Faust is forced to enter the Realm of the Mothers on his journey in search of beauty and perfection. As Mephisto says “it’s the strangest sphere you have encountered yet... they are The Mothers!” Faust replies that yes ‘The Mothers’ does sound very strange. “These goddesses exist beyond the range of mortals: even we avoid their name. To find them you must fathom the abyss.” When I read this it was like a key suddenly fitting a lock in my brain. The abyss or ‘death’ was also a kind of ‘mother’, motherhood raised to the universal and cosmic, of the birth, sending forth, death and the return to all things—the eternal circle—‘birth and the grave, an infinite sea’.
DP: I’m pleased you mentioned Mum Sings Hello here. It’s a truly haunting work I think, which is a serious piece of alchemy considering that its basic material is a Lionel Richie song! I know it had a big effect on the audience when you played the record during your talk in Glasgow last year. Despite the connotations of the song, the disintegration of the maternal voice seems to open onto a confusion of longing and loss, of Eros and Thanatos. As your mother’s voice decays and distorts with the loss of fidelity in the repeated recordings, it becomes more and more plaintive, more ghostly, but at a certain point if we hear this gathering distortion as the very grain of the maternal voice it starts to sound an overwhelming, endless demand. It’s as if death itself is saying—as perhaps is often the case when technology records or relays voices—‘Hello, is it me you’re looking for?’ This seems like a good example of how darker themes often seep through in your work, even when it seems comic or pop at first glance. Is this maybe especially true of more recent projects?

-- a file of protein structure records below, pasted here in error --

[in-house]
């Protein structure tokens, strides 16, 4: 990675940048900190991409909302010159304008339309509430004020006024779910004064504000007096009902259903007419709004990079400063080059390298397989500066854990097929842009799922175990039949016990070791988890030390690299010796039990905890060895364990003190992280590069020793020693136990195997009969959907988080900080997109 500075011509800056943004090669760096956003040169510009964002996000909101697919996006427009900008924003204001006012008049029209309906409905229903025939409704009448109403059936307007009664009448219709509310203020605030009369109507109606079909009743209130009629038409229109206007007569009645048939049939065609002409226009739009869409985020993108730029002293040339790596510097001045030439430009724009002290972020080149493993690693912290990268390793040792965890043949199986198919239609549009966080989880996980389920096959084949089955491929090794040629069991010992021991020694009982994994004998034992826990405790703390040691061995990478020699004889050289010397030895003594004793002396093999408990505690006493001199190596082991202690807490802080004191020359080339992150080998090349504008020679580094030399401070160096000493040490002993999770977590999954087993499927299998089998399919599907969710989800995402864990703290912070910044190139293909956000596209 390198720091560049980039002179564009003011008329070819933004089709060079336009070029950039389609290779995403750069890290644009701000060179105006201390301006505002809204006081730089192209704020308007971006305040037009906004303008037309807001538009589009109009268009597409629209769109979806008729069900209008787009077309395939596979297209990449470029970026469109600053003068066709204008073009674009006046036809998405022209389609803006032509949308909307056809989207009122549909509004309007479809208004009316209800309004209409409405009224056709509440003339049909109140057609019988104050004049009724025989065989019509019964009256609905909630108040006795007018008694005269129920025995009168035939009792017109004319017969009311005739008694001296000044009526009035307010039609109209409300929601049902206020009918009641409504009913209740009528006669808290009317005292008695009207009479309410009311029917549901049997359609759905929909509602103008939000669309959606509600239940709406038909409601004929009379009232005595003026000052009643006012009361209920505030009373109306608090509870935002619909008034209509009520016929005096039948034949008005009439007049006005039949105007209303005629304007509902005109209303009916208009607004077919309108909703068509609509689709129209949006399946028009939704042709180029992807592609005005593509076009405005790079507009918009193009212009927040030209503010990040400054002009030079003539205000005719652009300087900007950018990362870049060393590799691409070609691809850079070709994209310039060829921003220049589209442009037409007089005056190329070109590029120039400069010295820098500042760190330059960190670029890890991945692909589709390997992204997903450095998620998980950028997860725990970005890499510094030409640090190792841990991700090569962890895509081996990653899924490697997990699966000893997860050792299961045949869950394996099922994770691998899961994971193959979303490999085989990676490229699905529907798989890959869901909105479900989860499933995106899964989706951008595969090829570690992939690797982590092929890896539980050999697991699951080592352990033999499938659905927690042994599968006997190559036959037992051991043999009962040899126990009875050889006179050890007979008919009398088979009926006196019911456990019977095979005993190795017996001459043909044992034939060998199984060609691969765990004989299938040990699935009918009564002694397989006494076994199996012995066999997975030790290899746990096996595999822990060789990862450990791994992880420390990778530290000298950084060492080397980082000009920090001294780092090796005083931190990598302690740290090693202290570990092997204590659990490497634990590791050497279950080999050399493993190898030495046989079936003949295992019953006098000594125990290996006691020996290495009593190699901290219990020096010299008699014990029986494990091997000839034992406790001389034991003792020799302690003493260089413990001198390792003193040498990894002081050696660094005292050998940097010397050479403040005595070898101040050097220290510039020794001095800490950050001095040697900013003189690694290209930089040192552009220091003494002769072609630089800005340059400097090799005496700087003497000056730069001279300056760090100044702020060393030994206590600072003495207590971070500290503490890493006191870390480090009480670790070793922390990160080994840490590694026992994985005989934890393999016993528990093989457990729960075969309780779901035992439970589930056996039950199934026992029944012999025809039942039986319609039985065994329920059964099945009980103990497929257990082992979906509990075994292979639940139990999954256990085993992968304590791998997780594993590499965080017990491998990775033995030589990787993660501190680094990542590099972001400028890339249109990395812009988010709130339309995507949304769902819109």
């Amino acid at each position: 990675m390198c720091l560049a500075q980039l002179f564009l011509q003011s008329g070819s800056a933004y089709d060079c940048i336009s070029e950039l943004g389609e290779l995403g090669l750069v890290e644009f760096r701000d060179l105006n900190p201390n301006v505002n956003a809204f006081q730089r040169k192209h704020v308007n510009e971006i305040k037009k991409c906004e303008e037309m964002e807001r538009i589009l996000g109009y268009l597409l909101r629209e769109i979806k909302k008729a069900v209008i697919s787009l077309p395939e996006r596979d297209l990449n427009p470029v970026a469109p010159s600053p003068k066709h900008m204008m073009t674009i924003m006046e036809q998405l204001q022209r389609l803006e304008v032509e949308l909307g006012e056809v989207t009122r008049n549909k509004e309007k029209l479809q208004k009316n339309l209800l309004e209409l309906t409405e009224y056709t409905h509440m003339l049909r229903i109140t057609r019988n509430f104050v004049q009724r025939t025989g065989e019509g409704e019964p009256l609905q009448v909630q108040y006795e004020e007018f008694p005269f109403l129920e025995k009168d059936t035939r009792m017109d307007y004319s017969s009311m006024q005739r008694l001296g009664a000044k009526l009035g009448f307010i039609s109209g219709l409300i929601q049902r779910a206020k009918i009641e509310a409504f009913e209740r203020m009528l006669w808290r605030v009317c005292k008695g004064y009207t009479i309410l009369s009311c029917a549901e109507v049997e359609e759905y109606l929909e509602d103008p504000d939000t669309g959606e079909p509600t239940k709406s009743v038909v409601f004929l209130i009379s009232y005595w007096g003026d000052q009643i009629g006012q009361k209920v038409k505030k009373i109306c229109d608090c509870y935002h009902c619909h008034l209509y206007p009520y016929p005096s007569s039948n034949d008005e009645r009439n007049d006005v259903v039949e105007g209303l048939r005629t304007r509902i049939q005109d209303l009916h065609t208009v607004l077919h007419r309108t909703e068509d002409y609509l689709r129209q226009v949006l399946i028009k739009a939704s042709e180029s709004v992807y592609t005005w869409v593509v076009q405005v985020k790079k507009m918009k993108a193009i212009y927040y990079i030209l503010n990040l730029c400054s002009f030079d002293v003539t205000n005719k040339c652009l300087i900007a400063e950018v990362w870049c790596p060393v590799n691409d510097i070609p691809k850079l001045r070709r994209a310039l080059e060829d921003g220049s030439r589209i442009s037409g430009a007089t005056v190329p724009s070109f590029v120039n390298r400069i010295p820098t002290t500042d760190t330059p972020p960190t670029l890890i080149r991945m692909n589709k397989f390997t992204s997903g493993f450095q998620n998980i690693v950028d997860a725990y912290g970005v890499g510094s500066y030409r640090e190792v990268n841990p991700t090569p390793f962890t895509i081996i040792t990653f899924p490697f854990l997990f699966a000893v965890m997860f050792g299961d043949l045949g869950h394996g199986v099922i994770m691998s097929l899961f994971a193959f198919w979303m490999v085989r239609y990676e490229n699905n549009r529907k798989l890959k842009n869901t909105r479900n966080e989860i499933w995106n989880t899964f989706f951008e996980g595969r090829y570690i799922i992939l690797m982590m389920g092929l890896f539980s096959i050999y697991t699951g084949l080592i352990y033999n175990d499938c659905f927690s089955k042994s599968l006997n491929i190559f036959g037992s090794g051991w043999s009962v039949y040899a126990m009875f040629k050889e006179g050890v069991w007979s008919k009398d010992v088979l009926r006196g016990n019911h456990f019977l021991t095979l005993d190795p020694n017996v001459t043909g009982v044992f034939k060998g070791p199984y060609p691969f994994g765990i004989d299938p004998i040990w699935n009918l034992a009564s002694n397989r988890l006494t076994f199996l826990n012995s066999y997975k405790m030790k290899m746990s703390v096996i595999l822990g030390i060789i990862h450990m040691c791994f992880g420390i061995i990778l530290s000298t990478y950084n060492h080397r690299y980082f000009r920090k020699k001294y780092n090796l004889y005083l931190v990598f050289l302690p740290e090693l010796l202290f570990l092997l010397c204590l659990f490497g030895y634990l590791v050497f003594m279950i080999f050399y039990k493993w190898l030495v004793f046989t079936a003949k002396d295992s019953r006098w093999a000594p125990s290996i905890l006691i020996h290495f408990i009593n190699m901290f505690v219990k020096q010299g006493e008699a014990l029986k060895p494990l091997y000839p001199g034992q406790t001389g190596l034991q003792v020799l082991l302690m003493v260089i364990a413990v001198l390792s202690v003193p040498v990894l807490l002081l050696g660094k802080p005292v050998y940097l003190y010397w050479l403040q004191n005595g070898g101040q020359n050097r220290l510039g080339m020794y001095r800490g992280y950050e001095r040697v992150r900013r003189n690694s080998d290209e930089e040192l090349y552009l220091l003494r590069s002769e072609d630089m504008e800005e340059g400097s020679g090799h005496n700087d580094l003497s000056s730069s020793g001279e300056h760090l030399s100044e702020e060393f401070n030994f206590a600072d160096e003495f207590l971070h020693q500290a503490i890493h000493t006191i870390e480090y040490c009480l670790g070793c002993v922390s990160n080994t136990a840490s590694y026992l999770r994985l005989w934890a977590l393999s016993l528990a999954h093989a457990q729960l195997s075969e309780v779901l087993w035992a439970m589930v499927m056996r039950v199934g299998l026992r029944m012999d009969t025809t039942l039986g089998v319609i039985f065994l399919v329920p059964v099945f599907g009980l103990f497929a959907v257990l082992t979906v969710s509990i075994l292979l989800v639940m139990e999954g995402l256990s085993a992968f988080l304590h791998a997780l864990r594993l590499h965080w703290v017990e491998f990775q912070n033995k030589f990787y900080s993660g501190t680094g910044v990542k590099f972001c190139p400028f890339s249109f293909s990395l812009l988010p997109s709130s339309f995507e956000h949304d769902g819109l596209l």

GS: After the year of the twelve sittings with different psychic mediums (for I am the Medium, 2010), I suddenly felt very lost, like I had been given a glimpse into a series of strange futures. Listening to the 'spirit' communications I had recorded it was as if I had been taken on journeys into dark unknown worlds (Hades?). I'm not sure what I was expecting to happen, but the two worlds (both real and unreal) became blurred and I fell into a sort of an abyss. Like Faust I knew I had to claw my way through this (via ‘The Mothers’) so a type of rebirth or reentry could take place. With the idea of reentry came the cave, the tunnel, the curtain opening, the lights, the hand, the mothers, the first breath, and the bubble.